WHS. Fire engineers are a category of designers who have a direct in'uence on safety precautions. Most buildings upon which fire engineering is practiced are workplaces. Fire engineers therefore have dual duties in such cases. Under Building legislation, fire engineers must design to minimum building code performance requirements. In the process they most usually adopt the most cost effective approach, creating economic benefits. This is not necessarily a bad thing except that it neglects that under WHS legislation fire engineers have a duty to adopt the highest possible level of precautions, and only do less if it is not reasonably practicable to adopt the highest precautions.
The reasonably practicable test must follow hierarchy of controls and consider all relevant matters, the last of which is cost. Fire engineers that ignore WHS duties, intentionally or not, are exposed to claims of negligence. The paradigm has changed towards a safety culture and fire engineering practice must change too. To many this will seem impractical and
inefficient. However, it is the law Acknowledgements The author sincerely thanks Richard Robinson and Gaye Francis of R2A, Melbourne, Australia for their ''thought leadership'' in engineering due diligence. References [1] ABCB. Building code of Australia, class 2 to class 9 buildings, vol. 1. Australian Building Codes Board; 2014.
[2] Hurley MJ, Rosenbaum ER. Performance-based design. In: Dinenno PJ et al., editors. SFPE handbook of fire protection engineering. 4th ed. Quincy MA: National Fire Protection Association; 2008. p. 3-440''5. [3] SFPE. SFPE engineering guide to performance-based fire protection. Quincy MA: National Fire Protection Association; 2006.
[4] ABCB. International fire engineering guidelines. Australian Building Codes Board; 2005.
[5] Safe Work Australia. Guide to the Model Work Health and Safety Act ISBN 978-0-642-78409-4, 2012.
[6] Manly, I. The future of human endeavour and intervention during emergencies. In: Proceedings Fire Australia Conference 2008.
[7] ABS. Building approvals, Australia '' catalogue No. 8731.0. Australian Bureau of Statistics. Available from: www.abs.gov.au, 2014 [retrieved April 7, 2014]. [8] ABS. Functional Classification of Buildings: Catalogue Number 1268.0.55.001. Australian Buerau of Statistics; 2011.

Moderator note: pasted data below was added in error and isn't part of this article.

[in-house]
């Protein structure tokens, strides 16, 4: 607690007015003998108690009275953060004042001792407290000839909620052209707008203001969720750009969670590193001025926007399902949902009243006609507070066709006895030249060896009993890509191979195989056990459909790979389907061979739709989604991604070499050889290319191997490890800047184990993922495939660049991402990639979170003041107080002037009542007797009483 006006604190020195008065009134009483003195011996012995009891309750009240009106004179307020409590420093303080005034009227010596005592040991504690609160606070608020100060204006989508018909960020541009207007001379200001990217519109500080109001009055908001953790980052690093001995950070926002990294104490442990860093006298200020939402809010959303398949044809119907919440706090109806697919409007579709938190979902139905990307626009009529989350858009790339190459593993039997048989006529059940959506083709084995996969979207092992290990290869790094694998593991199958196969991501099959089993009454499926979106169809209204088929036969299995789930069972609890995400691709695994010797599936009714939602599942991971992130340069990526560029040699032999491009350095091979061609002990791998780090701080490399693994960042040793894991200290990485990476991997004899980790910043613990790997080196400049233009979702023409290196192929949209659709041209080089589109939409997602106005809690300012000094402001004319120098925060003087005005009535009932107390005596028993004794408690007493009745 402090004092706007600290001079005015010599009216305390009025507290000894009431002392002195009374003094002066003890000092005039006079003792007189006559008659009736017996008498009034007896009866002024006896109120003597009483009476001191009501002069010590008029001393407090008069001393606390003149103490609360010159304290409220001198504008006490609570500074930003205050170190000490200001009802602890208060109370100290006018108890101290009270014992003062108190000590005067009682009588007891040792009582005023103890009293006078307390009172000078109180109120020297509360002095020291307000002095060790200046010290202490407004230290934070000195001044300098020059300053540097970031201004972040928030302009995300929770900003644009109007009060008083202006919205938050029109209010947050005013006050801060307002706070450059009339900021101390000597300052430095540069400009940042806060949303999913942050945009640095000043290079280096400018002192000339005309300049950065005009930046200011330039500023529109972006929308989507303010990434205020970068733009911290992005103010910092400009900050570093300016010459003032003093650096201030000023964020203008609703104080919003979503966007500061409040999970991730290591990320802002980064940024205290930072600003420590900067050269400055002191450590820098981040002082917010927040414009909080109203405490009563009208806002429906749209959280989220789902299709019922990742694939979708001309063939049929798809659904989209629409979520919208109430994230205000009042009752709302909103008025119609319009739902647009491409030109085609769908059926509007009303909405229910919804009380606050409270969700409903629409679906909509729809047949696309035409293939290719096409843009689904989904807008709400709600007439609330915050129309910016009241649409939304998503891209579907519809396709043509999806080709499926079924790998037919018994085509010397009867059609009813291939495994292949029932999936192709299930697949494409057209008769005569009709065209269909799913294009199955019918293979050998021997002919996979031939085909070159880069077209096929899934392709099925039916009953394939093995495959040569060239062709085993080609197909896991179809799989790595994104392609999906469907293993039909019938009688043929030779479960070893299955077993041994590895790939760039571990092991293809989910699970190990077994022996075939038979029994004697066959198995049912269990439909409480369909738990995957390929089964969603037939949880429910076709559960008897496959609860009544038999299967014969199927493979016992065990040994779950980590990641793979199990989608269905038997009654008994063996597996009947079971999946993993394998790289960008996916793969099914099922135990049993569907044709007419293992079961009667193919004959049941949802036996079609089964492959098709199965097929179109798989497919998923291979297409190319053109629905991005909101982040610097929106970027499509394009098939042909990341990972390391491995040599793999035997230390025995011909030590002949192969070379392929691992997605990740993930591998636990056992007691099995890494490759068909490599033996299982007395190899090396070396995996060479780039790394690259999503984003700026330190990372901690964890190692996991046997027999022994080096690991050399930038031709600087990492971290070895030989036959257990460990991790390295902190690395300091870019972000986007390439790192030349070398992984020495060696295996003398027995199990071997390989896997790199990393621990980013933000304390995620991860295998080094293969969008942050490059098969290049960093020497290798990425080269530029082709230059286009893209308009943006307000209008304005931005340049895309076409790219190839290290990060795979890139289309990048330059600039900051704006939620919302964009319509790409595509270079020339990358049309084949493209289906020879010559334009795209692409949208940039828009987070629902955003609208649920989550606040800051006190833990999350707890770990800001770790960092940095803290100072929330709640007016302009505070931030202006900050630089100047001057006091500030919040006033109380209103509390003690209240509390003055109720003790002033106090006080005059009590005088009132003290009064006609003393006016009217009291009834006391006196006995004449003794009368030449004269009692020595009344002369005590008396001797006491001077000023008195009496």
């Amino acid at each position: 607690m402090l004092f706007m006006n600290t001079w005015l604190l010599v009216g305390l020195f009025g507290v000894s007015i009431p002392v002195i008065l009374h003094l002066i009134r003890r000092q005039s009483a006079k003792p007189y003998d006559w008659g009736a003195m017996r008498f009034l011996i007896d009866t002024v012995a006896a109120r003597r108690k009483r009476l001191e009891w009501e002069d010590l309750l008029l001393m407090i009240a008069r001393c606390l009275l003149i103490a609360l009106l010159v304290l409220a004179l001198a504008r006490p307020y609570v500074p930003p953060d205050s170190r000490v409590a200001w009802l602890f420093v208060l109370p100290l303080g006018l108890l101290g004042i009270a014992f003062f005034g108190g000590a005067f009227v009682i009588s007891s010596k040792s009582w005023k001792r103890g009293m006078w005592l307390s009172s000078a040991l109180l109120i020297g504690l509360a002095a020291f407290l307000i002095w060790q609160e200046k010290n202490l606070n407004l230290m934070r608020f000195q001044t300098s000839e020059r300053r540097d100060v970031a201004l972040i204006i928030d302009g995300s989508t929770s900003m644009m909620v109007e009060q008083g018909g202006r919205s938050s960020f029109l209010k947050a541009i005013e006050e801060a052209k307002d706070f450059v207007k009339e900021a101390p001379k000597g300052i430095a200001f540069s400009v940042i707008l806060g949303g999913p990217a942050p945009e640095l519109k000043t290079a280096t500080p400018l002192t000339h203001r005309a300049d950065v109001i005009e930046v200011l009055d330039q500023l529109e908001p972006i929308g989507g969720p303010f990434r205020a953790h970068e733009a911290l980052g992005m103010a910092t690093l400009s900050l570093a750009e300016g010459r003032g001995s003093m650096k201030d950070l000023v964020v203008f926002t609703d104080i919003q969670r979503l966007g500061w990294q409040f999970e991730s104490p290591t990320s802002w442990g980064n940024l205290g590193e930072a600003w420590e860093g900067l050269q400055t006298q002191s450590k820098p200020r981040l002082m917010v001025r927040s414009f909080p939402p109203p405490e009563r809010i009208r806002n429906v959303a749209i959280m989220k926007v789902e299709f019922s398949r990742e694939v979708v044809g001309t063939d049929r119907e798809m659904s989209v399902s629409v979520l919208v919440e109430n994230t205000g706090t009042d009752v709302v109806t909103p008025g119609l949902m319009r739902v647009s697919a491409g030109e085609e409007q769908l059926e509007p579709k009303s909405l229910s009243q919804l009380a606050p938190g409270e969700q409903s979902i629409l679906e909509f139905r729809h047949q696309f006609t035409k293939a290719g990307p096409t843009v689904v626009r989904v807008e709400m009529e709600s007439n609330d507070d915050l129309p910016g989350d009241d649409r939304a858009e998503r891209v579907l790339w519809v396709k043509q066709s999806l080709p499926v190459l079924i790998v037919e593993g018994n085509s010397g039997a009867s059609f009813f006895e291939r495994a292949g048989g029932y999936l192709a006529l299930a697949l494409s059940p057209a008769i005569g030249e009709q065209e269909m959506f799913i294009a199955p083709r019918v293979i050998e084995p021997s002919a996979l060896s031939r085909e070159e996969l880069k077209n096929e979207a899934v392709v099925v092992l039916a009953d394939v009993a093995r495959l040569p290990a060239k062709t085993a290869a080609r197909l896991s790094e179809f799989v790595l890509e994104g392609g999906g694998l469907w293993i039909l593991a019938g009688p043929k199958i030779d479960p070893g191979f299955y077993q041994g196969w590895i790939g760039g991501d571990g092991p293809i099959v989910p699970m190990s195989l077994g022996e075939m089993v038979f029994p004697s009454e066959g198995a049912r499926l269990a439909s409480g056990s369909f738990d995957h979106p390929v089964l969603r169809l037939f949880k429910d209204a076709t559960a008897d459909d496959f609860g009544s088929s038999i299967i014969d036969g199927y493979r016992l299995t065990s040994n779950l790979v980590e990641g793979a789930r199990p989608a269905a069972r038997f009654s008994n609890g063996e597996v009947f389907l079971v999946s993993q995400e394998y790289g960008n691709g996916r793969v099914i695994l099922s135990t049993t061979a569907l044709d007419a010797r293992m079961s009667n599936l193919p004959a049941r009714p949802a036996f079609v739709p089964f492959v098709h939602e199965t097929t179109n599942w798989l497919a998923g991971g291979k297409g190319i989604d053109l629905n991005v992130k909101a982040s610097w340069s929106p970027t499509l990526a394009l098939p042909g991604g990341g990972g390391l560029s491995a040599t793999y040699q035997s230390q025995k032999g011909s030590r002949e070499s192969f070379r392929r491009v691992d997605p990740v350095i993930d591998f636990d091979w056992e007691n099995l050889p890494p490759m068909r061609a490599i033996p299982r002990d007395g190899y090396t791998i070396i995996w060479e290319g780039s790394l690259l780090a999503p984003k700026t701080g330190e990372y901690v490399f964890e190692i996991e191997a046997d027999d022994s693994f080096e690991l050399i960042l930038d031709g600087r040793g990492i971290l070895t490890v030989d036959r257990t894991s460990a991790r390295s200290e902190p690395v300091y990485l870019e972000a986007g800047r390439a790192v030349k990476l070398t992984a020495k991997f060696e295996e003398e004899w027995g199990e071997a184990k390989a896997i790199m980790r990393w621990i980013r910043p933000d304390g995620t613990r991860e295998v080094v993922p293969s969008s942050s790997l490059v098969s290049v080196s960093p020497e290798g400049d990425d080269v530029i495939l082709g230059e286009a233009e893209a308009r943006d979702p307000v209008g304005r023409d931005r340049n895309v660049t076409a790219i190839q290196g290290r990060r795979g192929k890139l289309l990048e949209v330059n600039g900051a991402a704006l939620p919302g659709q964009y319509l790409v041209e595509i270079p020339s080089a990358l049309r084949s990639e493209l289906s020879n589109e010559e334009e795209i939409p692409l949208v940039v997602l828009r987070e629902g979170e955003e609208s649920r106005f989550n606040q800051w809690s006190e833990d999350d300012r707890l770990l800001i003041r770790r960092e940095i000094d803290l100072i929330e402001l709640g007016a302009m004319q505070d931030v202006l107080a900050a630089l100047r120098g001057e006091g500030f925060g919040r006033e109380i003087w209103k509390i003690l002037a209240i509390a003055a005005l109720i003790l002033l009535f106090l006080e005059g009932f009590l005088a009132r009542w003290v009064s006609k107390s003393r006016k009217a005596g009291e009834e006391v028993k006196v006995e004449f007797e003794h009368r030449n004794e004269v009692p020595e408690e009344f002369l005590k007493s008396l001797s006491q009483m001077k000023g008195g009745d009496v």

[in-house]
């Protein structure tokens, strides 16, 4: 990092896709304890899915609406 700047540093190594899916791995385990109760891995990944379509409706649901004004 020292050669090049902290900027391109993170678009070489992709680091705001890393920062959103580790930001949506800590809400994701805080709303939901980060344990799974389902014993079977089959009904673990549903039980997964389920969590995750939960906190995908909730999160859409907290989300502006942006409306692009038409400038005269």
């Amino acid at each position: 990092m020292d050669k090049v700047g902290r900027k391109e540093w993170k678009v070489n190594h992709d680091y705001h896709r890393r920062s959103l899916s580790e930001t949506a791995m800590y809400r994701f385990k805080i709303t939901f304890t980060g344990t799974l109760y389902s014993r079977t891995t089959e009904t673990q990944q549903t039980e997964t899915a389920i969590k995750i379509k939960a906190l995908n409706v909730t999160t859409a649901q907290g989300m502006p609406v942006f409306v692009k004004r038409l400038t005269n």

[9] Australian Treasury. $42 Billion Nation building and jobs plan. Treasury media release No. 009. Canberra; 2009. [10] HSE. Reducing risks, protecting people. HSE''s decision-making process. Health and Safety Executive; 2001.
[11] Engineers Media. Near enough is not safe enough. Engineers Australia Magazine (January 2014), 2014.
[12] CIE. Benefits of building regulation reform. From fragmentation to harmonisation. The Centre for International Economics; 2012.
[13] Robinson, R., Francis, G., Hurley, P. Risk & reliability '' engineering due Dilligence 9th ed., 2014 [2014 update].
[14] Safe Work Australia. How to determine what is reasonably practicable to meet a health and safety duty. ISBN 978-1-74361-065-7; 2013. 8 P.A. (Tony) Enright / Case Studies in Fire Safety 2 (2014) 1''8

Document Outline

Work Health & Safety legislation; the fire engineer''s neglected duty' Introduction Building legislation Work Health and Safety (WHS) legislation WHS duties Fire engineers are designers Most fire engineered buildings are also workplaces Building legislation compliance does not necessarily mean WHS compliance SFAIRP and ALARP The crux of the matter How to fire engineer to WHS compliance The hierarchy of controls Relevant matters What happens in practice' Conclusions Acknowledgements References